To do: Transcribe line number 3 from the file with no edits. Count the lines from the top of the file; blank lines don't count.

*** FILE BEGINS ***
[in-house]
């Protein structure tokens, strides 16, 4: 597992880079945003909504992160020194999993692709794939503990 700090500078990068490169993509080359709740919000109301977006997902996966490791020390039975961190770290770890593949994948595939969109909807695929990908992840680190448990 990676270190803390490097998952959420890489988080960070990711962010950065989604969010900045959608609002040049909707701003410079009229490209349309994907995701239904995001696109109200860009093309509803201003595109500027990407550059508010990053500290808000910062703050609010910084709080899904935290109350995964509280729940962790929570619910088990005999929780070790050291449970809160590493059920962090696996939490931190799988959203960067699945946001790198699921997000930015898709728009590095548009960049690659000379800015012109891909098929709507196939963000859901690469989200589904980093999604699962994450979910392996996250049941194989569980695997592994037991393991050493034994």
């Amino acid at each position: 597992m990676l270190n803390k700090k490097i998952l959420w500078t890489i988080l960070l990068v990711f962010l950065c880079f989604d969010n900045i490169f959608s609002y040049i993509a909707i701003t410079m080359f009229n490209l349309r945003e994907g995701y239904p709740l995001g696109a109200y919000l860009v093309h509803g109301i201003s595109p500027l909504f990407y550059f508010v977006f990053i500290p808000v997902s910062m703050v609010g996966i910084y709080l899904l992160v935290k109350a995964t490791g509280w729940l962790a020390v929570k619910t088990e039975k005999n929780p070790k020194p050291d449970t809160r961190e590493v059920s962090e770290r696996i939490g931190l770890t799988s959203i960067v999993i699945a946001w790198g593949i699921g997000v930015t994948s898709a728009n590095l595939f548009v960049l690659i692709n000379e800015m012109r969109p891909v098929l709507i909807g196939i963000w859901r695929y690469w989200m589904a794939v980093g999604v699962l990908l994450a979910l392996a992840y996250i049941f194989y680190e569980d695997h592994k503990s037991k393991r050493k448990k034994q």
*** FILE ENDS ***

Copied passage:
């Amino acid at each position: 597992m990676l270190n803390k700090k490097i998952l959420w500078t890489i988080l960070l990068v990711f962010l950065c880079f989604d969010n900045i490169f959608s609002y040049i993509a909707i701003t410079m080359f009229n490209l349309r945003e994907g995701y239904p709740l995001g696109a109200y919000l860009v093309h509803g109301i201003s595109p500027l909504f990407y550059f508010v977006f990053i500290p808000v997902s910062m703050v609010g996966i910084y709080l899904l992160v935290k109350a995964t490791g509280w729940l962790a020390v929570k619910t088990e039975k005999n929780p070790k020194p050291d449970t809160r961190e590493v059920s962090e770290r696996i939490g931190l770890t799988s959203i960067v999993i699945a946001w790198g593949i699921g997000v930015t994948s898709a728009n590095l595939f548009v960049l690659i692709n000379e800015m012109r969109p891909v098929l709507i909807g196939i963000w859901r695929y690469w989200m589904a794939v980093g999604v699962l990908l994450a979910l392996a992840y996250i049941f194989y680190e569980d695997h592994k503990s037991k393991r050493k448990k034994q």